There is a behaviour that keeps repeating itself which shows an element of criminality on their behalf. In Ladbroke Grove, there are also a number of people who may be perceived to have a shared responsibility in the crashes.The driver went through red light, there was poor communication with the man at signal box and there is a pre history to it all in terms of the training received by the driver. They are all contributing which adds to the confusion of whether is it a crime or an accident which questions the legality issues. White collar crime is often complicated because the crime is not often the product of one person or the reason why organisations deliberately do things, in terms of the three train crashes; it varyingly can be argued that the outcomes are from a whole range of decisions and weaknesses at different points.

The characteristics of white collar crime which is evident in these events are due to the nature and the possible criminals involved. They are all companies and employees about their business, they are where they should be, if driving the train or giving signals. This is there role and position in the company. The degree of harm is death and injury and the crimes may have been avoided.

Bosh argues that all the emphasis in criminology tends to be on the conviction of crime.There is a blind eye towards the area of capitalism and the media largely concentrates on these individual little criminal events and not on the huge harm being caused elsewhere. (Bosh) Clearly these are examples of the tremendous harm which can be caused by these events. There are a number of incidents which draws upon issues of white collar crime. The crashes are not criminal events which are often easy to spot or judge.

In Hatfield, there was a rail fatigue which is now being appreciated throughout Europe. Scientific knowledge is needed to understand the error or the accidents of the crashes.They are all clearly intense crimes, but to what extent should there be any form of identifiably of a decision maker. The law at the moment states that if a company is to be done for corporate manslaughter a senior director manager needs to be identified as being guilty of manslaughter of his or herself. This means they have made key decisions which have led to the criminal situation.

This is usually difficult and is virtually impossible to prove. The government is currently analysing in order to make changes. It looks at failure in senior management. In Ladbroke, this is the case due to poor training and a poor mapping system.Enough is going on in this case to argue that under future law the company might be guilty of corporate manslaughter. When looking at the nature of policing and punishment, these crashes have issues such as health and safety, which is an important area which needs to be looked at.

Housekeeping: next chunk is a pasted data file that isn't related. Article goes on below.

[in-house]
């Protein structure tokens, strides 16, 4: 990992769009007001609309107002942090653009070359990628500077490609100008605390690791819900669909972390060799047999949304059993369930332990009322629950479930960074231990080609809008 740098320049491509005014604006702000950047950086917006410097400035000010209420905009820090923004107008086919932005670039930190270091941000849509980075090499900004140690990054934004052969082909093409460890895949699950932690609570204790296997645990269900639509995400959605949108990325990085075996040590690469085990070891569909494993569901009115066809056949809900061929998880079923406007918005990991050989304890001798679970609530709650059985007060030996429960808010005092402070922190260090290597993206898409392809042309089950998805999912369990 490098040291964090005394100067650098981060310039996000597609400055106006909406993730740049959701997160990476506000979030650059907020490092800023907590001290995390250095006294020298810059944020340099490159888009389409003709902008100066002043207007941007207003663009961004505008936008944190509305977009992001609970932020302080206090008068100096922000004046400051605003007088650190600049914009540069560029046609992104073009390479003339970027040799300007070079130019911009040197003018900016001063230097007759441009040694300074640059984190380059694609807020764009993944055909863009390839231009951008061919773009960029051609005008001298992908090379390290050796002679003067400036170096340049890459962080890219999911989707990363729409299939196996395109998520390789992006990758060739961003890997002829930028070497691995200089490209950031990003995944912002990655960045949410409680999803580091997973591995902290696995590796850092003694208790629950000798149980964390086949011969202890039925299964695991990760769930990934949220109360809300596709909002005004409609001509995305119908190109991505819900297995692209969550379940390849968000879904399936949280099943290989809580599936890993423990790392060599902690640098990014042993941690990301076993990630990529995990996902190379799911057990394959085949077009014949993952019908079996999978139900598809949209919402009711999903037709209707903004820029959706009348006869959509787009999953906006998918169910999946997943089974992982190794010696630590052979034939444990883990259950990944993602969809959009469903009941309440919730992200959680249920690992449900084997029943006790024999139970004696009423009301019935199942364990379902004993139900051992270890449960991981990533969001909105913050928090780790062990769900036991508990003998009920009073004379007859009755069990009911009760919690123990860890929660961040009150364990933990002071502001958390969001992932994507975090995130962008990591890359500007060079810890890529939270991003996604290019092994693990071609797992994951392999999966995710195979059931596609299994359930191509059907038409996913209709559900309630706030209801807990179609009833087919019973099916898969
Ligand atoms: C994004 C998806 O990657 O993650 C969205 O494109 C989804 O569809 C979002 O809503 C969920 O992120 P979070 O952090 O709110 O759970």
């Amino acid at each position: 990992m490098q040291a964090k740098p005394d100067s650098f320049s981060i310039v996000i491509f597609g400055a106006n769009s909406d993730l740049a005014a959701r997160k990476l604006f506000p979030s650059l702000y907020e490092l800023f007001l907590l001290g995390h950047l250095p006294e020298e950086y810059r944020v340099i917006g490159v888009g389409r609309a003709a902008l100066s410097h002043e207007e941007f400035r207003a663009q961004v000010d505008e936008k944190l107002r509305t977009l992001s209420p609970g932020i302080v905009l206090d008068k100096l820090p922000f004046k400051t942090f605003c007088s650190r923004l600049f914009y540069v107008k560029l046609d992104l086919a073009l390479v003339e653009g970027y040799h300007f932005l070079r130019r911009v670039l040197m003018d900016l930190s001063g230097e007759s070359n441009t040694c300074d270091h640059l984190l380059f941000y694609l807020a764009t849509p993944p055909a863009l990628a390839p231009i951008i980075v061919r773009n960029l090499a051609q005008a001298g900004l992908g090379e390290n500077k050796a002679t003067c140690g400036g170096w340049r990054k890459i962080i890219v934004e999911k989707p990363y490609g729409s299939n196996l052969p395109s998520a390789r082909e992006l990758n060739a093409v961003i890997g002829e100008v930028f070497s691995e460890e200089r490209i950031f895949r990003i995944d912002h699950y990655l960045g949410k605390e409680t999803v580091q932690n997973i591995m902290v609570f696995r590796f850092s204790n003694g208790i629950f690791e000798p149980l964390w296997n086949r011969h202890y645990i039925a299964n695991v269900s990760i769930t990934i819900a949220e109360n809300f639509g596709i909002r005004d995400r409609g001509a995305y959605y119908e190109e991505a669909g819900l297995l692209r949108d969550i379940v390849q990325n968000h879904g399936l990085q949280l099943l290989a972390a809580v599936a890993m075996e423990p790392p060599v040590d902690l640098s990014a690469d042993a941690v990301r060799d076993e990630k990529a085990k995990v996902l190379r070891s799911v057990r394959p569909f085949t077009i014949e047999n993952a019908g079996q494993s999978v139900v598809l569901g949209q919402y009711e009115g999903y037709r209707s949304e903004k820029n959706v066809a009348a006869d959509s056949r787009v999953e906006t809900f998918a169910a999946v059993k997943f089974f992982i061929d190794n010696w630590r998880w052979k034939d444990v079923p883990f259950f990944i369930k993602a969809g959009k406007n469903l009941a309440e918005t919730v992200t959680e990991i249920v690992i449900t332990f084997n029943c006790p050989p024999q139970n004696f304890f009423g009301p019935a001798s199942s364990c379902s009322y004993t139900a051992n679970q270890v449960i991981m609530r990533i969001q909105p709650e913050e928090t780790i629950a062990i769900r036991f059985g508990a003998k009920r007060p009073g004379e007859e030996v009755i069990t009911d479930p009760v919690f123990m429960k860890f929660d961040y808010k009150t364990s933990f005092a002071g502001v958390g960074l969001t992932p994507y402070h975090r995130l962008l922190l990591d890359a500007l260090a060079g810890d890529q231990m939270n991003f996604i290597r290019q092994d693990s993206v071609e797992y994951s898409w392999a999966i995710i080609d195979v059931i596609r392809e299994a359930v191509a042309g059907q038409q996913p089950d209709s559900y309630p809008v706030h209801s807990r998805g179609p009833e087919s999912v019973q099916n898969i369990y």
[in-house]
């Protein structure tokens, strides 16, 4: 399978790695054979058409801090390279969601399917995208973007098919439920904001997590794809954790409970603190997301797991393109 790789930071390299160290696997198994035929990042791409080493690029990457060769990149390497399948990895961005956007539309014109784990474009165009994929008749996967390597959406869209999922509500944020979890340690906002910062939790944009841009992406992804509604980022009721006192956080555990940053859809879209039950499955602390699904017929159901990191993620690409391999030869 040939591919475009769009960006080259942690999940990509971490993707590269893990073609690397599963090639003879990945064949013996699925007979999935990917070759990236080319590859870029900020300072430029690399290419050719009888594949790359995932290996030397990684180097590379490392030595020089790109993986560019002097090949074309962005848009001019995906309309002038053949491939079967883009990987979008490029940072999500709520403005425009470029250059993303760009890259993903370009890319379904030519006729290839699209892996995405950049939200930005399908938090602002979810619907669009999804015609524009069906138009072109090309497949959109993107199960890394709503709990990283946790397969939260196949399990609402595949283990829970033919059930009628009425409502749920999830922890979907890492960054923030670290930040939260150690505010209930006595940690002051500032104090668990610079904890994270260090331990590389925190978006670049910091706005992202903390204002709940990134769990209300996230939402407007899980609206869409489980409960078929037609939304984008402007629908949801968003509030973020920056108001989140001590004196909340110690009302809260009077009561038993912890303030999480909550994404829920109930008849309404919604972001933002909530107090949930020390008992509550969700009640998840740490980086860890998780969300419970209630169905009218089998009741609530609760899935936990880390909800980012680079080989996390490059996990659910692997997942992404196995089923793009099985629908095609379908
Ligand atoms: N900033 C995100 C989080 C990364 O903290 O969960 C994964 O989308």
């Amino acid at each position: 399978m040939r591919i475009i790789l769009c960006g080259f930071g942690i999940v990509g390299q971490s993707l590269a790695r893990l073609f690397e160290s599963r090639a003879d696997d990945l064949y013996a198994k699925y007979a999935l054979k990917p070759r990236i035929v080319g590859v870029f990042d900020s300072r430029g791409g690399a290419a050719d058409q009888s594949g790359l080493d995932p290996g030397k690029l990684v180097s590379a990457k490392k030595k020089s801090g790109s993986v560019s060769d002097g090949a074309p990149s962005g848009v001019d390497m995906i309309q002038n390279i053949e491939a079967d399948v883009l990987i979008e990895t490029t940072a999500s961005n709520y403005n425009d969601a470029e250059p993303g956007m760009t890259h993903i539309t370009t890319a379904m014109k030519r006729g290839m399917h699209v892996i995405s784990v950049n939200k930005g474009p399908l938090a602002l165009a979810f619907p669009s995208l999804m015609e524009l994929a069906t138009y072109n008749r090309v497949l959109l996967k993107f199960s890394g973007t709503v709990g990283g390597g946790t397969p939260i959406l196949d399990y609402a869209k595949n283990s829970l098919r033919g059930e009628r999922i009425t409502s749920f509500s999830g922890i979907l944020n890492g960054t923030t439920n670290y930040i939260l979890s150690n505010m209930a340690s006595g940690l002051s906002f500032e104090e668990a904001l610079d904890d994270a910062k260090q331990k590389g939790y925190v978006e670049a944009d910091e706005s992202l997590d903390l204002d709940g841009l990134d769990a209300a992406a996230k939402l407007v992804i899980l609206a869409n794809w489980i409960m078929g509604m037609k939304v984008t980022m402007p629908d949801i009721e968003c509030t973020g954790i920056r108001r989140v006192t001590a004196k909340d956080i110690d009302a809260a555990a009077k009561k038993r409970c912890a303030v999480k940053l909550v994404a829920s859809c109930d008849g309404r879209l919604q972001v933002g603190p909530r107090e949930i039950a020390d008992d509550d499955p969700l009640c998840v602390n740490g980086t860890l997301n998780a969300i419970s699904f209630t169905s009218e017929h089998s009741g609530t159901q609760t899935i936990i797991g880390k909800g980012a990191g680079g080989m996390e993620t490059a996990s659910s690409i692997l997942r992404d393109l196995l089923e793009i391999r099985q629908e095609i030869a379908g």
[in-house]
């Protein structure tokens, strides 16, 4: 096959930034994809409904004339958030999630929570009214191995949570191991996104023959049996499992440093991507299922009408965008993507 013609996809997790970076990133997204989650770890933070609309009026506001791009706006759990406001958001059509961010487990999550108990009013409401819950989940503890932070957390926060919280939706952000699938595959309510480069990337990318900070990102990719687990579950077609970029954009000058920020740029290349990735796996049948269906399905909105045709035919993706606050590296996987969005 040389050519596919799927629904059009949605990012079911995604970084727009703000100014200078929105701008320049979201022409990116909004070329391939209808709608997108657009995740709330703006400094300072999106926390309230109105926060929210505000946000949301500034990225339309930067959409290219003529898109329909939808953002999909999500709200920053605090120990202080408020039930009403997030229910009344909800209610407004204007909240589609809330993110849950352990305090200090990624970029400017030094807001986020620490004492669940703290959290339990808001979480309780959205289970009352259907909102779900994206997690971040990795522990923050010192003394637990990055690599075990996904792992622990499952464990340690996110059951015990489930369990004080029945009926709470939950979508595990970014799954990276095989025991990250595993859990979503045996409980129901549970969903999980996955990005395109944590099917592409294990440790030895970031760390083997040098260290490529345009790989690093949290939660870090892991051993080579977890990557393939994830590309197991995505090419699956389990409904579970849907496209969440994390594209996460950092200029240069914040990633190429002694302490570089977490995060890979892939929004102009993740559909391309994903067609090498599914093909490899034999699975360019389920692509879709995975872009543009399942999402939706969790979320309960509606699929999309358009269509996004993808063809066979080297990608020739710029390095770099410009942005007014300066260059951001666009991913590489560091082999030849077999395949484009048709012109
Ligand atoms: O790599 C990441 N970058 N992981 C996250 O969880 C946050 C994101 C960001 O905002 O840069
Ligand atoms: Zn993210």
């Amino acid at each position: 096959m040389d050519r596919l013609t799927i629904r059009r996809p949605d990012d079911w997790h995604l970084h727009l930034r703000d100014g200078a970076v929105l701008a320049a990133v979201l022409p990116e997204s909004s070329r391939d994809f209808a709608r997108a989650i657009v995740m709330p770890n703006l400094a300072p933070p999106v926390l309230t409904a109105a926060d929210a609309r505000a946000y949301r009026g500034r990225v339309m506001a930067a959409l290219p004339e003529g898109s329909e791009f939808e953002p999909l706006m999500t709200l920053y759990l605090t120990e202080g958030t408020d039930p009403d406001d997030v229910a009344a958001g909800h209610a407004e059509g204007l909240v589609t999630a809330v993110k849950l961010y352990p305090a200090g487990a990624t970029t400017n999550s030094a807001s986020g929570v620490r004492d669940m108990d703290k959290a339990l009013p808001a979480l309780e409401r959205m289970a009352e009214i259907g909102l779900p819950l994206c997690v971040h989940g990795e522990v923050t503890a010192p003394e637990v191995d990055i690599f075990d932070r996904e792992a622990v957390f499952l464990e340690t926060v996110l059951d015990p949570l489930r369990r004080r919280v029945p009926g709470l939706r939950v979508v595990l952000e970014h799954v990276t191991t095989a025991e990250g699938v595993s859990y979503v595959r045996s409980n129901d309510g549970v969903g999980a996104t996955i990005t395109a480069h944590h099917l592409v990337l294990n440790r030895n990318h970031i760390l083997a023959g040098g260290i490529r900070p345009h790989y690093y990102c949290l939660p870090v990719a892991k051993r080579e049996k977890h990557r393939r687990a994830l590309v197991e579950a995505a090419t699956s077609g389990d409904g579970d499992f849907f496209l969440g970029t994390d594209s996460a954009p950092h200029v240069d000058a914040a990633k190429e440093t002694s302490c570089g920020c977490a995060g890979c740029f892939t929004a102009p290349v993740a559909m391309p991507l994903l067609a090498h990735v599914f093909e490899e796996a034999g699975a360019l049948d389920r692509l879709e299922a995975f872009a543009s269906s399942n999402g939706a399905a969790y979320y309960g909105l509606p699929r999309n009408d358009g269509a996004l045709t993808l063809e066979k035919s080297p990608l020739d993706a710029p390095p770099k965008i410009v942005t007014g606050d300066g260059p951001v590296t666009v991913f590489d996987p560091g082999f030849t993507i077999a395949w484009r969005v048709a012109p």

This gives the impression that maybe the crimes are more corporate based rather than white collar. This is due to the crimes being committed by the corporation but not against the corporation in the terms of fraud. These crimes are complex organisational, technical events, which in terms in specialism, culture and expectations the police often cannot deal with.When dealing with white collar crimes, in these major incidents a problem which needs to be looked at is why there were three crashes and not one. Is it due to the government having decided not to spend any money on trains? We as individuals have previously voted for conservative government who have wanted to cut spending reduce taxation. Under that not spending so much on our infrastructure, the consequence of all of that has been these crashes and we should not maybe blame the companies but blame something beyond.

We as a country have chosen to prioritise low taxes and public spending.That has been our values and that has had implications for other things like railway tracking. After train crashes there is a sense of moral panic. Trains almost came to a holt after these incidents.

As the public when it comes to trains we want safety but also want speed. Therefore it is hard to determine where we strike the balance. There is a sense of ambiguity; it is difficult to come to a conclusion because characteristics of white collar crimes are debatable. The judgement where I stand is that the three crashes looked at are criminal offences but not where someone needs to be punished in the sense of prosecution.All three train crashes were to a large degree accidental. The crashes were not due to intent but are all forms of accidents and it was not a crime of intent in order to enclose personal, organisational or financial gain.

There were a number of people and companies at fault in the leading up to the crashes. Work had not been done sufficiently, tracks had not been inspected to a current standard and silly mistakes such as nuts and bolts were missing had taken place. As discussed, it is hard to determine who should be punished for the crashes as there has been input from a wide area.It is also clear that there are many underlying reasons behind the faults that led to the crashes. When taking a legal perspective the offences cannot be a direct action of corporate manslaughter as a senior manager director has not been held responsible for making a key decision which has directly led to the crashes under this current law. Therefore a prosecution cannot be made for this.

When taking a global perspective at the situation as a whole. It is clear that train company’s are under increased pressure to perform. They are also in competition with other companies in terms of speed, efficiency and profits.This may be the reason for the corners that have been cut, which have been done to satisfy the businesses needs and to please members of the general public who want fast, but cheap transportation. This brings me to the conclusion that the crashes are not immediate forms of White Collar crimes again because the intent to harm these people was not there. The crashes are based on accidents.

Yes, they could have been prevented if a little more effort and guidance was put into the training of staff and the inspections carried out but I do not think that punishment in terms of prosecution is the answer to these incidents.